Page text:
City of Banning, California – Nitrogen Removal Feasibility Study


Groundwater is one of the main drinking water sources for the City of Banning. One of the serious problems that affects the quality of the region’s groundwater is the leaching of nutrients from the soil. Nitrogen easily percolates into groundwater via rainwater recharge, irrigation water carrying excess fertilizers, and untreated sewage or septic leaching. If nitrogen concentrations in the drinking water are above the regulated Maximum Contaminant Level (MCL), serious human health effects may occur, particularly in infants below the age of six months. Additionally, high nitrogen concentrations can result in the formation harmful byproducts when contaminated water is combined with chlorine for disinfection.


The City of Banning utilizes a 3.6 Million Gallons per Day (MGD) municipal wastewater treatment plant that was not in compliance with a proposed 10 mg/L Total Nitrogen (TN) effluent limit and Title 22 recycled water guidelines. Montrose was contracted by the City to assess and determine the actions that would enable the city’s facility to achieve the compliance targets.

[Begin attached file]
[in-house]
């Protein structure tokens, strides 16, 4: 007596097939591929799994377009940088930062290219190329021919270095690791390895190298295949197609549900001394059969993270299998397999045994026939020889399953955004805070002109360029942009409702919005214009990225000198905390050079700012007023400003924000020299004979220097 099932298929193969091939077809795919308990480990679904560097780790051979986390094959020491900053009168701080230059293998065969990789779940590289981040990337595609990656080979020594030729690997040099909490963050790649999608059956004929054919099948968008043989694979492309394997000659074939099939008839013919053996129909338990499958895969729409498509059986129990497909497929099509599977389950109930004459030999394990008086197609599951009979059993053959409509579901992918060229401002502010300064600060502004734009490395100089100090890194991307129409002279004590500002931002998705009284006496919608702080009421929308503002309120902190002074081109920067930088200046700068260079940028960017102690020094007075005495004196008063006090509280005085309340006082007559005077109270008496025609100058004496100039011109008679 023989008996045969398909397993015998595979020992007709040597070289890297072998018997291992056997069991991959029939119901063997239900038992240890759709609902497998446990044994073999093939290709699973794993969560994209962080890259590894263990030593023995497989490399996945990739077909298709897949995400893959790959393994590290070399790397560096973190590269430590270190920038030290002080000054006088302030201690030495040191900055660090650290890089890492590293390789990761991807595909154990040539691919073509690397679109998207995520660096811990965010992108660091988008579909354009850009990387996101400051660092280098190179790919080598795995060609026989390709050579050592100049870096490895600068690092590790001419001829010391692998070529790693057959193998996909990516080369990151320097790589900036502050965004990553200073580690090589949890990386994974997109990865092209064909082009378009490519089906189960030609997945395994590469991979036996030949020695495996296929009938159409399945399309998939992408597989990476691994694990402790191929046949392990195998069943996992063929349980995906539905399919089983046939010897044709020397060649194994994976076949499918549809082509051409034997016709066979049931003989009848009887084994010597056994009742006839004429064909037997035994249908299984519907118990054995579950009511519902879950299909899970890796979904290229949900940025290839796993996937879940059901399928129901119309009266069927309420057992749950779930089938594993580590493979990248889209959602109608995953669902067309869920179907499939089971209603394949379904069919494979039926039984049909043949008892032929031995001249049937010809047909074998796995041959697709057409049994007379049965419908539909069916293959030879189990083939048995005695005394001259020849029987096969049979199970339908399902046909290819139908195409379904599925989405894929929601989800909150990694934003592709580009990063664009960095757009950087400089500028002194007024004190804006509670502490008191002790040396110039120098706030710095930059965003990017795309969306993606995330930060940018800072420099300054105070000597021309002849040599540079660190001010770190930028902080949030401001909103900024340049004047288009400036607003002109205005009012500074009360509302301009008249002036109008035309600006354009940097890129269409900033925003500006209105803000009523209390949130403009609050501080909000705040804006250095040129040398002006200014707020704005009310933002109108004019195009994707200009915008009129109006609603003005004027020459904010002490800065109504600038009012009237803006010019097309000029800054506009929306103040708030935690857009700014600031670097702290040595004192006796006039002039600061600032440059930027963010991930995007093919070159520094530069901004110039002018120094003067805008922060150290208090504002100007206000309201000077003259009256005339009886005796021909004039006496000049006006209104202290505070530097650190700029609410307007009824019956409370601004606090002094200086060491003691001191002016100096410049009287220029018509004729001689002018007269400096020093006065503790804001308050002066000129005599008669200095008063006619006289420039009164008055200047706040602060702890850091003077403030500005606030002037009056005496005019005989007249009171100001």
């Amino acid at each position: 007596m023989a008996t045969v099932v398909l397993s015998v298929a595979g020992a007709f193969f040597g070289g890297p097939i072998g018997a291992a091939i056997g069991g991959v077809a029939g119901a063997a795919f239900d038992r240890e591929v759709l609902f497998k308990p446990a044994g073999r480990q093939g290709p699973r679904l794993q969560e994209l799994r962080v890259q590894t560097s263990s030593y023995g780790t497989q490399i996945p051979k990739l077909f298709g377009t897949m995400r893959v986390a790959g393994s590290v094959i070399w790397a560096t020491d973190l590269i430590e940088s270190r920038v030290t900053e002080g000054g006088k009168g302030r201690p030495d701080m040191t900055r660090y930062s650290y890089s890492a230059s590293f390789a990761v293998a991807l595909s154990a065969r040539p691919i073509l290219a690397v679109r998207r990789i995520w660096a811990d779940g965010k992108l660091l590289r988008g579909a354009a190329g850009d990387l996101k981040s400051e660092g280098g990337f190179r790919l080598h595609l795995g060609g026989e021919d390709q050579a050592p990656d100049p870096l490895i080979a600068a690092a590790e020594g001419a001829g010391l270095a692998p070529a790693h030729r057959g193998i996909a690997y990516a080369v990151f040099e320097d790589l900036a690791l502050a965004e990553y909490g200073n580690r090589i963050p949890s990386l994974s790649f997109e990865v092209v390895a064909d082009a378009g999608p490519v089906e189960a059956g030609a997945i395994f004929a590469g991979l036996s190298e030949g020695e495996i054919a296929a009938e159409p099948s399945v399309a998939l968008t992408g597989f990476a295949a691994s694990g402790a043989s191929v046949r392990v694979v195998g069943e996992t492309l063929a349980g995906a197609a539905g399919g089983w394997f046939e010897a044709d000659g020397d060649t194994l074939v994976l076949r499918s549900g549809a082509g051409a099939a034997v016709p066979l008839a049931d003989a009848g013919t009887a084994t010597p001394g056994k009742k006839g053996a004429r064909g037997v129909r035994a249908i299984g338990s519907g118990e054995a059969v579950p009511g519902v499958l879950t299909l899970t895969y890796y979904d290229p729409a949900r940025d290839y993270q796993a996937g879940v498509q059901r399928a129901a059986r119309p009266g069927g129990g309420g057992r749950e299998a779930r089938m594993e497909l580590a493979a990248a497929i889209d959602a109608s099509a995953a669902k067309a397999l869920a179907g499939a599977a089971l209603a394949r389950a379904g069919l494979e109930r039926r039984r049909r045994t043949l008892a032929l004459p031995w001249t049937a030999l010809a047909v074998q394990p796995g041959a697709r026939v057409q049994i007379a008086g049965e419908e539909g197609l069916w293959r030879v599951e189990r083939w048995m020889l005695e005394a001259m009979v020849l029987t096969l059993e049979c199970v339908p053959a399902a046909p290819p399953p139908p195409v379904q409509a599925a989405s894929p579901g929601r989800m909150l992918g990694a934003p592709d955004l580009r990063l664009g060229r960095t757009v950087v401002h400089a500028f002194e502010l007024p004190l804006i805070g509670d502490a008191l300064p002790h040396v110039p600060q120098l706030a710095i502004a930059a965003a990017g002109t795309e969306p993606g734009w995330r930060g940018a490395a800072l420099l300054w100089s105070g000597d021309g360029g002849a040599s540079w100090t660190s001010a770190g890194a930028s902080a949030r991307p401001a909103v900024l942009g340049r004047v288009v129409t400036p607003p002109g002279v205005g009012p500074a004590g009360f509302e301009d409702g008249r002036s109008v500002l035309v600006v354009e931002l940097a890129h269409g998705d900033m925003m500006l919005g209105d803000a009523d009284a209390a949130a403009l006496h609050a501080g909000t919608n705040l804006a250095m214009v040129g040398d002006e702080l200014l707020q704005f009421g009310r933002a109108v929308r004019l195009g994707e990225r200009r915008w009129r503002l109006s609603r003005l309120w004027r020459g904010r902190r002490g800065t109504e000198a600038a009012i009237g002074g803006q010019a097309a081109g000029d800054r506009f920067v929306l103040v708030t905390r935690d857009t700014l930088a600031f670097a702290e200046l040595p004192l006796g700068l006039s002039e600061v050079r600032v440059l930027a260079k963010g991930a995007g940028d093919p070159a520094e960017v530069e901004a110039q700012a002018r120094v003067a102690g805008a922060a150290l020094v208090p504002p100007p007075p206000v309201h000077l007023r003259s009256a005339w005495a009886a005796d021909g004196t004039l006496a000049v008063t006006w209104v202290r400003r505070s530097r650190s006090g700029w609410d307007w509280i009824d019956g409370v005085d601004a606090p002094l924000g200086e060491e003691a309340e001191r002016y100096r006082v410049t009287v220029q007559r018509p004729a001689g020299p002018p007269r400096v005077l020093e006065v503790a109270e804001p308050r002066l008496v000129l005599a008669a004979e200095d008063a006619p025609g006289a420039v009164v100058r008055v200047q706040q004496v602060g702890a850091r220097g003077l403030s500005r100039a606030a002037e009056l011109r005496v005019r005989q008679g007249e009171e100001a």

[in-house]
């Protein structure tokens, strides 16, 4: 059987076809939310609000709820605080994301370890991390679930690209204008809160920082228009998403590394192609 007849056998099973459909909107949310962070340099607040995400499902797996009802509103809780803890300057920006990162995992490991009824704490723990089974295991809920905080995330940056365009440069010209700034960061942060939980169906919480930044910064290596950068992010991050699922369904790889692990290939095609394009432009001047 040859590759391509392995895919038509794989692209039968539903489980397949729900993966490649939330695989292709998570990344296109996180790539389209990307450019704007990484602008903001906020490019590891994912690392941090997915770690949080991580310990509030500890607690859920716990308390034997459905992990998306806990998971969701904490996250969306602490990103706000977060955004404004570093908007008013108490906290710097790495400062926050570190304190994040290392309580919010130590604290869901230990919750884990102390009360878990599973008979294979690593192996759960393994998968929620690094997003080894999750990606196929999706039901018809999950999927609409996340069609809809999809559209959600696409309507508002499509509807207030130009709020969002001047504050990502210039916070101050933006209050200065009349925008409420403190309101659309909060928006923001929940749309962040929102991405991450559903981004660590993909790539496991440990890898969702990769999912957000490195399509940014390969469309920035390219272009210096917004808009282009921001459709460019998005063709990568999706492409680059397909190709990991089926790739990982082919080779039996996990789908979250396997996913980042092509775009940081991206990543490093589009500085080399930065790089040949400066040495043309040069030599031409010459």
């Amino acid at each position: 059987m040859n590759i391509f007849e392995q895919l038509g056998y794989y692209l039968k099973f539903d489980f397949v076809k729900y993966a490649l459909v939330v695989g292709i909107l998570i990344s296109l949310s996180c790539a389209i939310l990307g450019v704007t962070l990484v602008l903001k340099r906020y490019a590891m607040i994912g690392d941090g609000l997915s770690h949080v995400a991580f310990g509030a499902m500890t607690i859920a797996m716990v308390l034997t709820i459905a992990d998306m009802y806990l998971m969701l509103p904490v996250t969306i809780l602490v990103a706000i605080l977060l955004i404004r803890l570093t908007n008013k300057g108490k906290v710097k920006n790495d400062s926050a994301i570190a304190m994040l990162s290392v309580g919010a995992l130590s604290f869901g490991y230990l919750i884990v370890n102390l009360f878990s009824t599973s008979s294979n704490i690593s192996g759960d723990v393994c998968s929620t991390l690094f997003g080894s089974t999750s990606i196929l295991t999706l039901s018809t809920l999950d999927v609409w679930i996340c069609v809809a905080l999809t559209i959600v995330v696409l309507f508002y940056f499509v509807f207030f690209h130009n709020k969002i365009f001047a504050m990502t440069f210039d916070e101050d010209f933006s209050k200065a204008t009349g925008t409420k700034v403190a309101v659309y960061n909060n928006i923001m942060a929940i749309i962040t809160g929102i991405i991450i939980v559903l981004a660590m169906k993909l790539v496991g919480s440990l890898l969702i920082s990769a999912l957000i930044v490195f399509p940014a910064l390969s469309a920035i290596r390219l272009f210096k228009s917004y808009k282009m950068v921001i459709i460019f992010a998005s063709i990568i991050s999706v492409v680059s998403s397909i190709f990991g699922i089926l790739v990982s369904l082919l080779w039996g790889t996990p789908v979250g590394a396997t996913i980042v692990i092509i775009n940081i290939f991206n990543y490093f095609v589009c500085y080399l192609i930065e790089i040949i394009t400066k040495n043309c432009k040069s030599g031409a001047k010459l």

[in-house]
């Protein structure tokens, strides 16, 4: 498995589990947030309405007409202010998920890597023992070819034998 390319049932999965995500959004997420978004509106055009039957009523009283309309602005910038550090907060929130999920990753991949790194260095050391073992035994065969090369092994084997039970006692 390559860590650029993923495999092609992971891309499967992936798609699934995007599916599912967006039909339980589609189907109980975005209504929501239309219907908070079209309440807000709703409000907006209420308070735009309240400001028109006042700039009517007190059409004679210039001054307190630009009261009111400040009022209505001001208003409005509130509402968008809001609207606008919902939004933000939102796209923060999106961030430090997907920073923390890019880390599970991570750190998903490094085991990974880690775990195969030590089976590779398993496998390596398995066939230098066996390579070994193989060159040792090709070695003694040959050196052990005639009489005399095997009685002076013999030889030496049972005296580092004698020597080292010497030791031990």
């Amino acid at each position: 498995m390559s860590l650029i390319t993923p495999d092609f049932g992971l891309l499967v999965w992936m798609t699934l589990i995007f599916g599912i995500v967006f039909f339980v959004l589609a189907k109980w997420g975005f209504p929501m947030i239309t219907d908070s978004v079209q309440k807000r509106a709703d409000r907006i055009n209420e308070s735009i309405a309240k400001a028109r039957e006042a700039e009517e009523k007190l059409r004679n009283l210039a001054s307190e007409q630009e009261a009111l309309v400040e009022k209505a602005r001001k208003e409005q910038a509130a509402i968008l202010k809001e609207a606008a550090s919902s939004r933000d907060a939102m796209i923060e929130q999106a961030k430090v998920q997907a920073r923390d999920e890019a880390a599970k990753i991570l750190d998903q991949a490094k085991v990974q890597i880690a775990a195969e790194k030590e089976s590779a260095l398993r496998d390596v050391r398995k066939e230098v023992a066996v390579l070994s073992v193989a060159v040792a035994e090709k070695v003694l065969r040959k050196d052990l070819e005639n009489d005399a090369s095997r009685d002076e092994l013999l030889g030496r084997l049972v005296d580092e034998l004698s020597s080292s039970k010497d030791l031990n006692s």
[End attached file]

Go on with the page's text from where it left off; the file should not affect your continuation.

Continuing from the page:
Montrose provided site assessment, alternative analysis and modeling toward the objective of achieving regulatory compliance. The evaluation included design, modeling and cost estimates for a Membrane Bioreactor (MBR), conventional activated sludge, trickling filter improvements, Integrated Fixed Film Activated Sludge (IFAS), a Moving Bed Biofilm Reactor (MBBR), tertiary filters, and chlorine disinfection. Ultimately, the Montrose team recommended an MBR system for implementation in order to get back into compliance. The team is continuing to work closely with city officials to further define the project, explore possible variations, and determine cost estimates.

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